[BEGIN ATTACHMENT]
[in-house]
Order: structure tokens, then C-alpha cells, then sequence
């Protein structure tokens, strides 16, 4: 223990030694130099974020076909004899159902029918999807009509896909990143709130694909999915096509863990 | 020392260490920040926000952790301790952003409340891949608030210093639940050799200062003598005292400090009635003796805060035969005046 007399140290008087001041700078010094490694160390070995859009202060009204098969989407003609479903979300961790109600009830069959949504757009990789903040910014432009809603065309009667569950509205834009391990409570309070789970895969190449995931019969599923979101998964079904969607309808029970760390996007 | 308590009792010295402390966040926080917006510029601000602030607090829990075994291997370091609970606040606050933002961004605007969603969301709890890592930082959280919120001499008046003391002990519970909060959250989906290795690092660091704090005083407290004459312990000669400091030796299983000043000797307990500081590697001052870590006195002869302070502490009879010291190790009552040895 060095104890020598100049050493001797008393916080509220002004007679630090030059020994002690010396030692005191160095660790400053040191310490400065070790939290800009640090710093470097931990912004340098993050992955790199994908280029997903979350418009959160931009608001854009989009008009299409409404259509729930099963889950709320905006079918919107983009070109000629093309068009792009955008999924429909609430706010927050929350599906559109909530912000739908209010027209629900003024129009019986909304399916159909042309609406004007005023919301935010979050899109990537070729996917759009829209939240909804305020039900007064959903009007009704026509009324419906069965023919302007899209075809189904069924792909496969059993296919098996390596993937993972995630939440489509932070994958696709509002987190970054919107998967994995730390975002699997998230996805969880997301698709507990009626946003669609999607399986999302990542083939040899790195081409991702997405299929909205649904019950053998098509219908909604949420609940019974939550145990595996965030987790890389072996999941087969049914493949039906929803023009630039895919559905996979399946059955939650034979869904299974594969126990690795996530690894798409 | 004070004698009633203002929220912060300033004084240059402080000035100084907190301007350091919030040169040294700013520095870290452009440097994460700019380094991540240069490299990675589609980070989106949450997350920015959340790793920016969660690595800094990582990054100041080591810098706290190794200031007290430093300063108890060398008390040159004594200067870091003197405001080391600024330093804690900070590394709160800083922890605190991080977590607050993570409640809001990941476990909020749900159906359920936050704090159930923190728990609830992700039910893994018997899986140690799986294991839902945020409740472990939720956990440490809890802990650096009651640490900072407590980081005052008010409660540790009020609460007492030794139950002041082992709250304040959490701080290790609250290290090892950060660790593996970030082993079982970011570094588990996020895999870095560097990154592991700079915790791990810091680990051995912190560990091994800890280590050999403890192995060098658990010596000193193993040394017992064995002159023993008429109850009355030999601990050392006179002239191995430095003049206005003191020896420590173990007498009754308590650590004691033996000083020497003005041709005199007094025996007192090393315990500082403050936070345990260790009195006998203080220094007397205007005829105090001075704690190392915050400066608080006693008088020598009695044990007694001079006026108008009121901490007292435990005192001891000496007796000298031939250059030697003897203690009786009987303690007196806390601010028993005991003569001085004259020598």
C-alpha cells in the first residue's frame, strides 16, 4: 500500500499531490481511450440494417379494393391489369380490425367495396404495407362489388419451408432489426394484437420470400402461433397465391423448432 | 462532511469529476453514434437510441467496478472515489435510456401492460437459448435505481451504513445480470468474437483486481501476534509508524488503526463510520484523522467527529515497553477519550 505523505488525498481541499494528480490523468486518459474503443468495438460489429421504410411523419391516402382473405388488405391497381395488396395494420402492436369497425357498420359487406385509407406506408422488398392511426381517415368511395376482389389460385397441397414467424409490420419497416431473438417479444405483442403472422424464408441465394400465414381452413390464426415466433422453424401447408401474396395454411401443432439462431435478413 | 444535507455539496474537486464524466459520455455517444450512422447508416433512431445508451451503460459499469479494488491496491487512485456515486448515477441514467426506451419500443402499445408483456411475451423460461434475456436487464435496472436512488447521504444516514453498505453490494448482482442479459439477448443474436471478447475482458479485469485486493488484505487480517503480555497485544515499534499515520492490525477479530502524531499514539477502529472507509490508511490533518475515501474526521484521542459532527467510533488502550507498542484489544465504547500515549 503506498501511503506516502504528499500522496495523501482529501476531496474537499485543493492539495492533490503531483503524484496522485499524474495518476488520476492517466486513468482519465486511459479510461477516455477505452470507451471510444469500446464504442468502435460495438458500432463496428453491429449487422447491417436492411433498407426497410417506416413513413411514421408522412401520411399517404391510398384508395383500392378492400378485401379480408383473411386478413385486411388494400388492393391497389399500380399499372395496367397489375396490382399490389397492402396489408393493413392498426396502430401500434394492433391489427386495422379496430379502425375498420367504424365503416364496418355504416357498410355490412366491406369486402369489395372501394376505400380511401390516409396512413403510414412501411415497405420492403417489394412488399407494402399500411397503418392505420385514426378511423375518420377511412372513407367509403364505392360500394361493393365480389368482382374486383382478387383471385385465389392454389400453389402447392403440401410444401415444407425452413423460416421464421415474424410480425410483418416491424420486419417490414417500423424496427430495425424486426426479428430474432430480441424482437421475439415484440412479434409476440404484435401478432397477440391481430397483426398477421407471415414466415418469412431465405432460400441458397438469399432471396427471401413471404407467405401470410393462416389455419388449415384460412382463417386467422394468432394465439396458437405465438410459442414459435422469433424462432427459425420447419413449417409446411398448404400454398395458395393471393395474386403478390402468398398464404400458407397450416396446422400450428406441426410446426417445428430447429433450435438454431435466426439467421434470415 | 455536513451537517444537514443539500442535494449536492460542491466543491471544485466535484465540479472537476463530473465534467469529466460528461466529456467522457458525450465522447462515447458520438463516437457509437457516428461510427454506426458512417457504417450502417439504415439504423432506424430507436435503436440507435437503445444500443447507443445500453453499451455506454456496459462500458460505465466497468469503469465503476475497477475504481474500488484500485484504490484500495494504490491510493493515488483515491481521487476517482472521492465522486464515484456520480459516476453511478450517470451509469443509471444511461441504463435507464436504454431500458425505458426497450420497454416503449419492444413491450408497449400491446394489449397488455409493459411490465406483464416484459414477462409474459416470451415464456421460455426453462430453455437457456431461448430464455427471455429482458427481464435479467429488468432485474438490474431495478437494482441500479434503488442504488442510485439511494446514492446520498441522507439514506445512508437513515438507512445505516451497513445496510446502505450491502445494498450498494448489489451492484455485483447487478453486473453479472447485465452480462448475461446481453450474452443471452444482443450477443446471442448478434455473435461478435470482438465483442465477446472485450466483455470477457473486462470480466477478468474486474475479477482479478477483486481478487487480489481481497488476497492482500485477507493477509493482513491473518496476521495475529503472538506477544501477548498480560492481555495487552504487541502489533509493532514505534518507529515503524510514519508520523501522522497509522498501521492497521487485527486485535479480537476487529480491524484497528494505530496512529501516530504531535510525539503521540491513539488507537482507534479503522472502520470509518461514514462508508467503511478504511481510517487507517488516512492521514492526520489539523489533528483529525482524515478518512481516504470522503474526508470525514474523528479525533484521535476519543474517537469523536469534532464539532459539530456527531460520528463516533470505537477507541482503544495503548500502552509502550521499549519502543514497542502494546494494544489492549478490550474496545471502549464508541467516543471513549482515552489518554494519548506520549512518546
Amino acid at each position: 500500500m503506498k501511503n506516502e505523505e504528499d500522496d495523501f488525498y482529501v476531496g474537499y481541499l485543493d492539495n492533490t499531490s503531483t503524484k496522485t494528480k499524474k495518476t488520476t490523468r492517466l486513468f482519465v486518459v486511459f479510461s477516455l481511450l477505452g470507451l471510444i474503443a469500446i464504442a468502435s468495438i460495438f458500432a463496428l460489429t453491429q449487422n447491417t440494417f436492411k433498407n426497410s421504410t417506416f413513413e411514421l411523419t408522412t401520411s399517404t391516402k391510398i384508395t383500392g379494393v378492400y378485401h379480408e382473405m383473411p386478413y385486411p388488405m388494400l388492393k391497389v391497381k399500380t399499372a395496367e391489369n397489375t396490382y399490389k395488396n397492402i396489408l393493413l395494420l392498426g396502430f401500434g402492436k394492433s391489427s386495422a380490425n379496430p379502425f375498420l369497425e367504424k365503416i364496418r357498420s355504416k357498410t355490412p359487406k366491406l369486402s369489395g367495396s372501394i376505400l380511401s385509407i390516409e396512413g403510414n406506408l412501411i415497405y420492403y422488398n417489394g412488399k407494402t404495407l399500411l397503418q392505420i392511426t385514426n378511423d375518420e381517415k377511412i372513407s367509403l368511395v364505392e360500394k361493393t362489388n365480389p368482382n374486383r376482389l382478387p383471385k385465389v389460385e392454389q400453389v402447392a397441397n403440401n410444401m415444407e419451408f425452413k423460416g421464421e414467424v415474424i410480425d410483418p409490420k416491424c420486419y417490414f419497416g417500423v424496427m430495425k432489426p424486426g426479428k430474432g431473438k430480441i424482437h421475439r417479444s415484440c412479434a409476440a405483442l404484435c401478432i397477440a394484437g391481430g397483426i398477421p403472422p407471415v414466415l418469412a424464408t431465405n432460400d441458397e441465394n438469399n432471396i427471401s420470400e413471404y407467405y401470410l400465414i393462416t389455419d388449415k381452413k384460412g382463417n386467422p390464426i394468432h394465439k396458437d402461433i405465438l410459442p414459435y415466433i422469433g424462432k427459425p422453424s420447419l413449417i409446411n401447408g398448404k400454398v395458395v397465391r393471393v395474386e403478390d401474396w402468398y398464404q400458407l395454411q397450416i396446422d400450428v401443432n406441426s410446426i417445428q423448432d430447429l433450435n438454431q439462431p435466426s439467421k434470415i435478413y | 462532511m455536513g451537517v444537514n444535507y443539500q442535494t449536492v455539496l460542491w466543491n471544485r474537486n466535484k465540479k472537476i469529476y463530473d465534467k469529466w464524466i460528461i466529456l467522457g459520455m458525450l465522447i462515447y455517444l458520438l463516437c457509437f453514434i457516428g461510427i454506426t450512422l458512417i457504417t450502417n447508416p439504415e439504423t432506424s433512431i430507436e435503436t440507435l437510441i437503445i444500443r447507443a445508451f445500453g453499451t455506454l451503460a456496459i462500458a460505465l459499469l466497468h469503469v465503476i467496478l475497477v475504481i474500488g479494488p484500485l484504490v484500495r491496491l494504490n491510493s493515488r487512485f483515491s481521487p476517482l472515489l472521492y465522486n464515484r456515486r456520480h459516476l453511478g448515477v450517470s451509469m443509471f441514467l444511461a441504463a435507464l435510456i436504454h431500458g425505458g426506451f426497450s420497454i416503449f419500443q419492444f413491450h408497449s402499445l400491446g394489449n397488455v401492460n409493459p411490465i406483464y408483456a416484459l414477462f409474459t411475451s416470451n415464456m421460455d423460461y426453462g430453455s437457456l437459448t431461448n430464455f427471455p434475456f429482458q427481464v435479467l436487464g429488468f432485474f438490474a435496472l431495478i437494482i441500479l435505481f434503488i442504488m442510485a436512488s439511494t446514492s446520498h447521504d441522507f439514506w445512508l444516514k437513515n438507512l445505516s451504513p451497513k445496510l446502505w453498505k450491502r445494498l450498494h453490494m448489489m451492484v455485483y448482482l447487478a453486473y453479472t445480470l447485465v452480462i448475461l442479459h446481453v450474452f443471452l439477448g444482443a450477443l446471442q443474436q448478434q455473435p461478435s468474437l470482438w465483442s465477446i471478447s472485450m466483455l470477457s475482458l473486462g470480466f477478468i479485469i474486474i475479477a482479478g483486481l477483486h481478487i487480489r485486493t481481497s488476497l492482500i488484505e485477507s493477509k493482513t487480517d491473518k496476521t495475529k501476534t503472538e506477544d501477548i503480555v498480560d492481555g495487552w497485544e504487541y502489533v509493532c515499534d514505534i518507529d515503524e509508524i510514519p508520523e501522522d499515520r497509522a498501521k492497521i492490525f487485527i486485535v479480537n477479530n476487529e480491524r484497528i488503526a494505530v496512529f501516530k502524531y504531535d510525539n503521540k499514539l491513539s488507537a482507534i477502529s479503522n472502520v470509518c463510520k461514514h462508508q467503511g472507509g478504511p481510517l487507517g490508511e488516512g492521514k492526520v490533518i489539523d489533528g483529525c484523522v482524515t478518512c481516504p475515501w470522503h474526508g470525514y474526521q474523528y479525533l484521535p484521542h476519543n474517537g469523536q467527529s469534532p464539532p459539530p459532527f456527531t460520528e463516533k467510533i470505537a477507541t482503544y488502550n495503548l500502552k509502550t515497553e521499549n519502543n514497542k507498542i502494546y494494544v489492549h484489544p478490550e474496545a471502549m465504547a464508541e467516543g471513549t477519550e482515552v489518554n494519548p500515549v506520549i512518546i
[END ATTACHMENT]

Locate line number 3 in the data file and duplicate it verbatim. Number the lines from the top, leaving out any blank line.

């Protein structure tokens, strides 16, 4: 223990030694130099974020076909004899159902029918999807009509896909990143709130694909999915096509863990 | 020392260490920040926000952790301790952003409340891949608030210093639940050799200062003598005292400090009635003796805060035969005046 007399140290008087001041700078010094490694160390070995859009202060009204098969989407003609479903979300961790109600009830069959949504757009990789903040910014432009809603065309009667569950509205834009391990409570309070789970895969190449995931019969599923979101998964079904969607309808029970760390996007 | 308590009792010295402390966040926080917006510029601000602030607090829990075994291997370091609970606040606050933002961004605007969603969301709890890592930082959280919120001499008046003391002990519970909060959250989906290795690092660091704090005083407290004459312990000669400091030796299983000043000797307990500081590697001052870590006195002869302070502490009879010291190790009552040895 060095104890020598100049050493001797008393916080509220002004007679630090030059020994002690010396030692005191160095660790400053040191310490400065070790939290800009640090710093470097931990912004340098993050992955790199994908280029997903979350418009959160931009608001854009989009008009299409409404259509729930099963889950709320905006079918919107983009070109000629093309068009792009955008999924429909609430706010927050929350599906559109909530912000739908209010027209629900003024129009019986909304399916159909042309609406004007005023919301935010979050899109990537070729996917759009829209939240909804305020039900007064959903009007009704026509009324419906069965023919302007899209075809189904069924792909496969059993296919098996390596993937993972995630939440489509932070994958696709509002987190970054919107998967994995730390975002699997998230996805969880997301698709507990009626946003669609999607399986999302990542083939040899790195081409991702997405299929909205649904019950053998098509219908909604949420609940019974939550145990595996965030987790890389072996999941087969049914493949039906929803023009630039895919559905996979399946059955939650034979869904299974594969126990690795996530690894798409 | 004070004698009633203002929220912060300033004084240059402080000035100084907190301007350091919030040169040294700013520095870290452009440097994460700019380094991540240069490299990675589609980070989106949450997350920015959340790793920016969660690595800094990582990054100041080591810098706290190794200031007290430093300063108890060398008390040159004594200067870091003197405001080391600024330093804690900070590394709160800083922890605190991080977590607050993570409640809001990941476990909020749900159906359920936050704090159930923190728990609830992700039910893994018997899986140690799986294991839902945020409740472990939720956990440490809890802990650096009651640490900072407590980081005052008010409660540790009020609460007492030794139950002041082992709250304040959490701080290790609250290290090892950060660790593996970030082993079982970011570094588990996020895999870095560097990154592991700079915790791990810091680990051995912190560990091994800890280590050999403890192995060098658990010596000193193993040394017992064995002159023993008429109850009355030999601990050392006179002239191995430095003049206005003191020896420590173990007498009754308590650590004691033996000083020497003005041709005199007094025996007192090393315990500082403050936070345990260790009195006998203080220094007397205007005829105090001075704690190392915050400066608080006693008088020598009695044990007694001079006026108008009121901490007292435990005192001891000496007796000298031939250059030697003897203690009786009987303690007196806390601010028993005991003569001085004259020598």